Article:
forEva: A Tribute to the Baltimore Dance Theater

forEva: A Tribute to the Baltimore Dance Theater highlights the history of Baltimore’s longest-running professional Dance Company, the Baltimore Dance Theater. This online exhibit consists of 36 selected photographs, text, and audiovisual items from the Eva Anderson's Baltimore Dance Theater Collection (ca. 1970-2016) held by the Special Collections and Archives, University of Baltimore. 

History of the Baltimore Dance Theatre

The Baltimore Dance Theatre was established in 1975 by dancers Orville Johnson and Maria Broom. The company was originally developed as a community arts program for students at Dunbar High School. In 1977, Eva Anderson took over the role of Artistic Director from Orville Johnson. In 1981, the company was incorporated as the non-profit Eva Anderson Dancers, Ltd. The company subsequently moved from Baltimore to Columbia, Maryland, where it took up residency at the Howard County Arts Council. The company performed at the Howard County Arts Council as well as at the Baltimore Museum of Art. The company toured domestically throughout Maryland as well as in Virginia, Delaware, New York, Pennsylvania, Ohio, Arkansas, Georgia, North Carolina, and South Carolina, and toured internationally to Germany, Austria, and Italy. 

According to the Eva Anderson Dancers Ltd. 2004-2005 season program, the mission of Eva Anderson Dancers, Ltd. was to create and perpetuate American dance with a special emphasis African-American dance forms. The company’s repertoire included classical modern, classical ballet and classical African-American dance forms. It performed choreography by Eva Anderson and a variety of choreographers and composers. Members of the company took part in residencies in schools and taught public classes. Eva Anderson Dancers, Ltd. offered apprenticeship training for young professionals and developed performance opportunities for professional dance artists in Maryland. 

Eva Anderson’s Baltimore Dance Theater provided a legacy of tradition and culture for many dancers in the city, who today consider it a springboard to their careers in modern dance. With funding from the Cultural Arts Program and other grants the ensemble provided opportunities for people living in underserved communities to train, display talents, and travel the world. Later, the dance theater moved to Howard County and continued to entertain the community.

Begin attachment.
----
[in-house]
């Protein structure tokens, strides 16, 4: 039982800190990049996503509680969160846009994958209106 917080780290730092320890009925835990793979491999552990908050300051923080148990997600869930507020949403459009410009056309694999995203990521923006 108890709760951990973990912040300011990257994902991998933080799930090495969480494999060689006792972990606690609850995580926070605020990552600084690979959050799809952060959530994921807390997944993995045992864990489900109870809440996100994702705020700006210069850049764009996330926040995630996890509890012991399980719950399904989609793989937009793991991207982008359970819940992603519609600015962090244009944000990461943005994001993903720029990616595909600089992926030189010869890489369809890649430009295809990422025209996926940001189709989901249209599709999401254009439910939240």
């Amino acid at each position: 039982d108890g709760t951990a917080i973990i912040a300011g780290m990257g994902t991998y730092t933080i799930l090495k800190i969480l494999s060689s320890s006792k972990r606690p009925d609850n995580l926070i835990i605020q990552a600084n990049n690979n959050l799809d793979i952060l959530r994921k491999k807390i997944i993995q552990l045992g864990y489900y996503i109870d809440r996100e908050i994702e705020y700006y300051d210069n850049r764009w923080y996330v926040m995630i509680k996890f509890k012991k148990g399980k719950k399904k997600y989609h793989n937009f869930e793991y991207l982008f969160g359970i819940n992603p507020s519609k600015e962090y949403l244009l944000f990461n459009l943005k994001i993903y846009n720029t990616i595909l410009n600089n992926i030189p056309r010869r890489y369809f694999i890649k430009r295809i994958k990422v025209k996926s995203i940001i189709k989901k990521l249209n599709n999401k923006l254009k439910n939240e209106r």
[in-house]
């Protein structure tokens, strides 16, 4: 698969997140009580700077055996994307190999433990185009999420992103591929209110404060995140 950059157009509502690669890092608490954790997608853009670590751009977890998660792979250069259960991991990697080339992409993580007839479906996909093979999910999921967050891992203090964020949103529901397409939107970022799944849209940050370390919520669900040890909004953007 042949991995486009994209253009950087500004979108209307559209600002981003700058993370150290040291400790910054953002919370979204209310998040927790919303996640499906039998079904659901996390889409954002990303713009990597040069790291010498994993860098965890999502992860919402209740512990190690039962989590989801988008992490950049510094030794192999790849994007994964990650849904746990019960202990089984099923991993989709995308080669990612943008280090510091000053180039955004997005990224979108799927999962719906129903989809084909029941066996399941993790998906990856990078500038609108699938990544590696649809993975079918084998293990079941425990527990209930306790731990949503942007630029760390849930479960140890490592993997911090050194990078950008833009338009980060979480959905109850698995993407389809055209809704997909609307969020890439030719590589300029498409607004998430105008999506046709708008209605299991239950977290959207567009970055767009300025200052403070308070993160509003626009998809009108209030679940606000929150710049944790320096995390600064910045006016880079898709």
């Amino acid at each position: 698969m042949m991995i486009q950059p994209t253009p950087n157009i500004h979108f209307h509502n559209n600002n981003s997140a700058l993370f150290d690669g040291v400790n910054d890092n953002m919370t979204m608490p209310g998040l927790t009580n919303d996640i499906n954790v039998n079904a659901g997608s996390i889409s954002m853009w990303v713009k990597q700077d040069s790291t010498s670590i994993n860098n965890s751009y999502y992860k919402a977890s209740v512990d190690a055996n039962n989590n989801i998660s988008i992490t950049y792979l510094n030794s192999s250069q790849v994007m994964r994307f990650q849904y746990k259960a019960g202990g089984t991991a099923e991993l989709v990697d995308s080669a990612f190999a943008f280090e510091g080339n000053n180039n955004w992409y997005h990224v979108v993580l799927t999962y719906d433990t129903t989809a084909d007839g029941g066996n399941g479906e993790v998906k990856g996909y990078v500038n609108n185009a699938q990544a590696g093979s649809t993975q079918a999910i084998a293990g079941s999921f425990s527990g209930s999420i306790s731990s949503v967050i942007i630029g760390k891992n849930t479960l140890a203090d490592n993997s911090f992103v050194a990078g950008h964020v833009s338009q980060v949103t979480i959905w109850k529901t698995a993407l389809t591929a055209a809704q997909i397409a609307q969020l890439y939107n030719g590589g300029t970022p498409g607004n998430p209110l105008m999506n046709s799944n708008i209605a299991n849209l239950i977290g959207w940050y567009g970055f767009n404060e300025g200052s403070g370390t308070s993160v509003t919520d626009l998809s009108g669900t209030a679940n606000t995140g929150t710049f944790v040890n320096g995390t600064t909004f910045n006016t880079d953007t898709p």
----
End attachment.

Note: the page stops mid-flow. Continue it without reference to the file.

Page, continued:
For more information about the digital items in this online exhibit, click here to visit the main digital collection page.

The complete Eva Anderson's Baltimore Dance Theater Collection at the University of Baltimore consists of 18 linear feet of photographic prints, organizational records, scapbooks, and audiovisual materials which are described in the collection database. From the complete archival collection, 36 items have been selected for this exhibit.


Exhibit curated by Deyane Moses, Special Collections & Archives Intern (2018-2019). We thank Deyane for her work with the collection and the digital exhibit. 

Maryland Institute College of Art (MICA) student, Deyane Moses (BFA Photography with a concentration in curatorial studies class of 2019), completed her year-long internship working with Angela Koukoui and Laura Bell of the UB Special Collections and Archives. Ms. Moses also curated and installed a contemporary art exhibit outside of University of Baltimore’s Wright Theater with the assistance of Ms. Koukoui. 

The forEva: A Tribute to the Baltimore Dance Theater digital exhibit is an online extension of the Special Collections & Archives forEva exhibit that was on view at the Art Gallery next to the Wright Theater on the 5th floor of the University of Baltimore Student Center at 21 W. Mt Royal Ave, Baltimore, MD 21201.

The exhibit space was open to the public at UB in Spring 2019:

April 15 - May 20, 2019

Monday-Thursday 8 a.m.- 8 p.m. and Fridays 8 a.m.- 2 p.m.


Deyane would also like to thank the Maryland Institute College of Art (MICA) Photo Department, including the Chair Nate Larson, and Tech Manager Jefferson Steele, and MICA's Film Professor Allen Moore, for their assistance digitizing collection materials for this project. We also thank MICA's Friends of Photo Grant for their assistance to Deyane with the exhibition printing.

About the Exhibit